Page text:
Original article by Daniel Hurst
The Guardian Australia – Page: Online : 28-Apr-21
Australian Border Force official Vanessa Holben says the federal government will review the Modern Slavery Act in 2022. The legislation has been criticised over its lack of financial penalties for companies that fail to deal with the use of slave labour in their supply chains. Holben says the government is "deeply concerned" about reports of human rights abuses against the Uyghur people in China’s Xinjiang region. Independent senator Rex Patrick has proposed legislation to ban imports from Xinjiang and other parts of China that are produced by using forced labour. The bill is being scrutinised by a Senate committee.
AUSTRALIAN BORDER FORCE
Original article by Olivia Caisley
The Australian – Page: 4 : 26-Apr-21
Defence Minister Peter Dutton says Australia must continue to be a ‘good neighbour’ in the Asia-Pacific and work with its partners and allies to maintain peace in the region. He adds that China has made it clear that reunification with Taiwan is firmly on its agenda, and he has warned that war over Taiwan cannot be ruled out in the future. Dutton has also indicated that thousands of deals with foreign governments are being reviewed following the Coalition’s decision to terminate Victoria’s deal to participate in China’s Belt and Road Initiative. They include the 2015 deal to lease the Port of Darwin to a Chinese company for 99 years.
AUSTRALIA. DEPT OF DEFENCE
Original article by Greg Brown, Rosie Lewis
The Australian – Page: 1 & 2 : 25-Jan-21
Prime Minister Scott Morrison says he is happy to meet with China’s leaders to discuss how the strained relationship between the two nations could be improved, as long as there are no conditions attached. The Chinese embassy released in 2020 a list of 14 grievances that China has with Australia; Morrison says that if they are to be the conditions then any meeting will be a long time coming. He says that the relationship between Australia and China has been changing for some years, "not over any one thing but over time". Morrison says he is confident new US president Joe Biden will support Australia in its handling of the China relationship.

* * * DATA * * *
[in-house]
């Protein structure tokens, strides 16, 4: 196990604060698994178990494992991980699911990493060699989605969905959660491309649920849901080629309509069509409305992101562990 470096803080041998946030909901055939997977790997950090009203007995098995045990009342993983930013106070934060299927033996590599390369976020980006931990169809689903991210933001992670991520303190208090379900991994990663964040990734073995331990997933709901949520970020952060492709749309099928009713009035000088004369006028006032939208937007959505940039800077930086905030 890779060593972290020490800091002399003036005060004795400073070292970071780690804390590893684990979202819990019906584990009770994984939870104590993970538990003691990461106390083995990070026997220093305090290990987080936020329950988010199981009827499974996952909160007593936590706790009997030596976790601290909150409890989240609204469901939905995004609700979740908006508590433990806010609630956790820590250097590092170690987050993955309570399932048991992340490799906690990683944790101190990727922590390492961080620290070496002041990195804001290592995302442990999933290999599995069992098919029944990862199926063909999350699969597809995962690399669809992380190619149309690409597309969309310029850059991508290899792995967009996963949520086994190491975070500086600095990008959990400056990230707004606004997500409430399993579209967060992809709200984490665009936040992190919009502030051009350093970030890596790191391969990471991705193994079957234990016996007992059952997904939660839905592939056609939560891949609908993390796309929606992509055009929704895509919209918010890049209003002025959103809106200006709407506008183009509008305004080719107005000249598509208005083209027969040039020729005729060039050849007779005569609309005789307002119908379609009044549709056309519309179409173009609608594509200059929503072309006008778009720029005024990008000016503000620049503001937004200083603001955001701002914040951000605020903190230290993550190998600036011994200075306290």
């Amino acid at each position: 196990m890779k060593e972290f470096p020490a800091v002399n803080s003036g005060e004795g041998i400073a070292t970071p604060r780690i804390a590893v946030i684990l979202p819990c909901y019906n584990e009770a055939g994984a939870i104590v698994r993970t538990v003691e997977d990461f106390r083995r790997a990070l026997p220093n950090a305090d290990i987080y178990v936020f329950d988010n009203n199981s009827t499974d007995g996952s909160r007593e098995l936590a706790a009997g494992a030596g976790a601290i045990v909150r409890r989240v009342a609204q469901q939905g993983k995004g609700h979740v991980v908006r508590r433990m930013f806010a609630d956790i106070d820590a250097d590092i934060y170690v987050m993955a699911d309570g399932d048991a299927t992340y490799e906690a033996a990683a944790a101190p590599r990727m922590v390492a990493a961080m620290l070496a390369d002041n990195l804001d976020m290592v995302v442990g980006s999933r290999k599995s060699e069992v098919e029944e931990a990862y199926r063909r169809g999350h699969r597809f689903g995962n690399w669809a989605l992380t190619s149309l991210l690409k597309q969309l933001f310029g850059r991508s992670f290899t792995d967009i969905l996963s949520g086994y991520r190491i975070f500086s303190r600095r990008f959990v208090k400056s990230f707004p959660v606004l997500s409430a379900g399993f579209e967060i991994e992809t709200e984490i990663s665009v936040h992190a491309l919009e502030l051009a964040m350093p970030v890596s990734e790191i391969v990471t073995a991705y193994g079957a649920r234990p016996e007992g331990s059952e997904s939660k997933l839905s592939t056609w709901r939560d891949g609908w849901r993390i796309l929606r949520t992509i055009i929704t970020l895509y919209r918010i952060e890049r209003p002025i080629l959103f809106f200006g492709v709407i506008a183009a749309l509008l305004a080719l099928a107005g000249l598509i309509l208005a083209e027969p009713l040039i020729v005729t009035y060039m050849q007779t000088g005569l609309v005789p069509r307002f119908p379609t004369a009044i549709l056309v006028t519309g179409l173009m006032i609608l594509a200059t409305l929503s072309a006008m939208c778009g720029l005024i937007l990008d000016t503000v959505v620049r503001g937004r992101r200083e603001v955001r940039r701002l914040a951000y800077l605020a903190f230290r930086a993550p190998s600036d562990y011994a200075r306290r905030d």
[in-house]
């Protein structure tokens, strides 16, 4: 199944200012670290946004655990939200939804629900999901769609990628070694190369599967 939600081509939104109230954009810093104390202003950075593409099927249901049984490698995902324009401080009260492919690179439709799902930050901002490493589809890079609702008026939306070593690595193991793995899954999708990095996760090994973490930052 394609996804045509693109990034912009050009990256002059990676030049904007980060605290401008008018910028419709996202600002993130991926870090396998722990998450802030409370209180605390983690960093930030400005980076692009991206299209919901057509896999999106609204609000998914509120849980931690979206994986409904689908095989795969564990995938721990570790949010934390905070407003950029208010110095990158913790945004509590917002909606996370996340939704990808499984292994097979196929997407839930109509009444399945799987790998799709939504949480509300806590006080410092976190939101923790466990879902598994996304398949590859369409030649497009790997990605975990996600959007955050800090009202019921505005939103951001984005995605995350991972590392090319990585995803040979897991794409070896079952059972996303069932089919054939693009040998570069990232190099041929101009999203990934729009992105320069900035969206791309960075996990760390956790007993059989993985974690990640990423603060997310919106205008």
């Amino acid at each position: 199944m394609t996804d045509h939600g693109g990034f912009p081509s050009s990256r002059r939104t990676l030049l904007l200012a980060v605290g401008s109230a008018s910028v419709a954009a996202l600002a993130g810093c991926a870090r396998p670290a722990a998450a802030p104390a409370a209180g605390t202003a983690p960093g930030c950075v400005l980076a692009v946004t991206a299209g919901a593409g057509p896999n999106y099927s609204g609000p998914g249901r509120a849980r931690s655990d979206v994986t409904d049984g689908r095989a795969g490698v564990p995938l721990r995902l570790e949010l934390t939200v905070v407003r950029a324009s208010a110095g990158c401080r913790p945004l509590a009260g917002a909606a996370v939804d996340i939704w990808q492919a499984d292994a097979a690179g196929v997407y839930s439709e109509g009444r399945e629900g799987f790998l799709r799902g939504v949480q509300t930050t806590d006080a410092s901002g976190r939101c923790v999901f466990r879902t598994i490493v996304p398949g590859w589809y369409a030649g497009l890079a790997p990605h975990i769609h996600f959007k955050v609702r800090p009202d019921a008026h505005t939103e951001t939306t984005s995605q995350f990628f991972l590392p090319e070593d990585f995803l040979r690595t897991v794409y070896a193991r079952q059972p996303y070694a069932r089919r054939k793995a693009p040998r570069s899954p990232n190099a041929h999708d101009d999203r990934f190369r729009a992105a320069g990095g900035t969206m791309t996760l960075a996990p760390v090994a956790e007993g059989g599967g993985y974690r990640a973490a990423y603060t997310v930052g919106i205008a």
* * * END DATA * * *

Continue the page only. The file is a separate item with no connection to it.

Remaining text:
AUSTRALIA. DEPT OF THE PRIME MINISTER AND CABINET
Original article by John Kehoe
The Australian Financial Review – Page: 3 : 7-Jan-21
A delegation from the World Health Organisation was due to depart in early January on a visit to China to investigate the origins of COVID-19. However, there have been delays in China in issuing their permits, which has prompted WHO Director-General Tedros Adhanom Ghebreyesu say he was "very disappointed", while Foreign Affairs Minister Marise Payne has called on China to allow the entry of the WHO delegation "without delay". Australia led the call for an independent investigation into the COVID-19, and it has been suggested this was a major factor in China’s ongoing retaliatory trade action against Australia.
WORLD HEALTH ORGANIZATION, AUSTRALIA. DEPT OF FOREIGN AFFAIRS AND TRADE
Original article by Damon Kitney, Glenda Korporaal
The Australian – Page: 13 : 5-Jan-21
Company directors taking part in a round table discussion organised by the Australian Institute of Company Directors contend business should take the lead in trying to improve Australia’s strained ties with China. Penny Bingham-Hall, who is a director of BlueScope Steel, Fortescue Metals and Dexus, says there are very good personal relationships between Australian businesses and Chinese businesses, while Coles director Wendy Stops said "upfront criticism" is not the way to deal with China. Amcor chair Graeme Liebelt says there is a risk Australia could get "caught up in the crossfire" between the US and China.